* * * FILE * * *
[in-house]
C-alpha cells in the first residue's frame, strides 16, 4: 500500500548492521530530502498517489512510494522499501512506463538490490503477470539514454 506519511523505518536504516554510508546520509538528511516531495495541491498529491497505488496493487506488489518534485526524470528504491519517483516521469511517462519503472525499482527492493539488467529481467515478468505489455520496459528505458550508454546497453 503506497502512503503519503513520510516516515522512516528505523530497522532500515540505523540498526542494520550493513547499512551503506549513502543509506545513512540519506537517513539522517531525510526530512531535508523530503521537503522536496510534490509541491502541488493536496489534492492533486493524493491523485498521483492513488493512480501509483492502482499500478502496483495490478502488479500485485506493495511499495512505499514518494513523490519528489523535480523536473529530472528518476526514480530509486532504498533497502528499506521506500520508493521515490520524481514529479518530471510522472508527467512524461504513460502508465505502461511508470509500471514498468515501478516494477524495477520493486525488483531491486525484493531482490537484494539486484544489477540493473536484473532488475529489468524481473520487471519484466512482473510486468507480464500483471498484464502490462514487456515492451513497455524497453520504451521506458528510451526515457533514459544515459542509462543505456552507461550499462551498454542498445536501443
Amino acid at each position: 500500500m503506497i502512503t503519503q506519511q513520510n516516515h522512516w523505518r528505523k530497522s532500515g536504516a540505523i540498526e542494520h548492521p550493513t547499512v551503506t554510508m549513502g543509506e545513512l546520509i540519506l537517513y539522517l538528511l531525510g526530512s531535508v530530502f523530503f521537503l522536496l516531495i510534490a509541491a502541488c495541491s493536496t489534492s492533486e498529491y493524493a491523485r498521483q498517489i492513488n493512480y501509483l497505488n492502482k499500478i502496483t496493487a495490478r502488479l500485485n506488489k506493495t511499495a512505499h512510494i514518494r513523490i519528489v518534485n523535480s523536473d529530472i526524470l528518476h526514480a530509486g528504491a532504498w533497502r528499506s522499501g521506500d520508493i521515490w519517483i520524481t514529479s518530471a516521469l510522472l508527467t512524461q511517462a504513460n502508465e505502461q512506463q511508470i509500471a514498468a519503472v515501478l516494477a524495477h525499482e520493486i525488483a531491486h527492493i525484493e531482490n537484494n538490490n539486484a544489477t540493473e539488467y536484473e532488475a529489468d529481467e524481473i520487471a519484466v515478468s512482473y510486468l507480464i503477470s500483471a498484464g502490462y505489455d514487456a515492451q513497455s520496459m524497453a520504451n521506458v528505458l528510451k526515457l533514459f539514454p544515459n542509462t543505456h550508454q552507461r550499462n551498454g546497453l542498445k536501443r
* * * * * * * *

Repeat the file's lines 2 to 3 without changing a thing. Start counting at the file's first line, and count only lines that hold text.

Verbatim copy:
C-alpha cells in the first residue's frame, strides 16, 4: 500500500548492521530530502498517489512510494522499501512506463538490490503477470539514454 506519511523505518536504516554510508546520509538528511516531495495541491498529491497505488496493487506488489518534485526524470528504491519517483516521469511517462519503472525499482527492493539488467529481467515478468505489455520496459528505458550508454546497453 503506497502512503503519503513520510516516515522512516528505523530497522532500515540505523540498526542494520550493513547499512551503506549513502543509506545513512540519506537517513539522517531525510526530512531535508523530503521537503522536496510534490509541491502541488493536496489534492492533486493524493491523485498521483492513488493512480501509483492502482499500478502496483495490478502488479500485485506493495511499495512505499514518494513523490519528489523535480523536473529530472528518476526514480530509486532504498533497502528499506521506500520508493521515490520524481514529479518530471510522472508527467512524461504513460502508465505502461511508470509500471514498468515501478516494477524495477520493486525488483531491486525484493531482490537484494539486484544489477540493473536484473532488475529489468524481473520487471519484466512482473510486468507480464500483471498484464502490462514487456515492451513497455524497453520504451521506458528510451526515457533514459544515459542509462543505456552507461550499462551498454542498445536501443
Amino acid at each position: 500500500m503506497i502512503t503519503q506519511q513520510n516516515h522512516w523505518r528505523k530497522s532500515g536504516a540505523i540498526e542494520h548492521p550493513t547499512v551503506t554510508m549513502g543509506e545513512l546520509i540519506l537517513y539522517l538528511l531525510g526530512s531535508v530530502f523530503f521537503l522536496l516531495i510534490a509541491a502541488c495541491s493536496t489534492s492533486e498529491y493524493a491523485r498521483q498517489i492513488n493512480y501509483l497505488n492502482k499500478i502496483t496493487a495490478r502488479l500485485n506488489k506493495t511499495a512505499h512510494i514518494r513523490i519528489v518534485n523535480s523536473d529530472i526524470l528518476h526514480a530509486g528504491a532504498w533497502r528499506s522499501g521506500d520508493i521515490w519517483i520524481t514529479s518530471a516521469l510522472l508527467t512524461q511517462a504513460n502508465e505502461q512506463q511508470i509500471a514498468a519503472v515501478l516494477a524495477h525499482e520493486i525488483a531491486h527492493i525484493e531482490n537484494n538490490n539486484a544489477t540493473e539488467y536484473e532488475a529489468d529481467e524481473i520487471a519484466v515478468s512482473y510486468l507480464i503477470s500483471a498484464g502490462y505489455d514487456a515492451q513497455s520496459m524497453a520504451n521506458v528505458l528510451k526515457l533514459f539514454p544515459n542509462t543505456h550508454q552507461r550499462n551498454g546497453l542498445k536501443r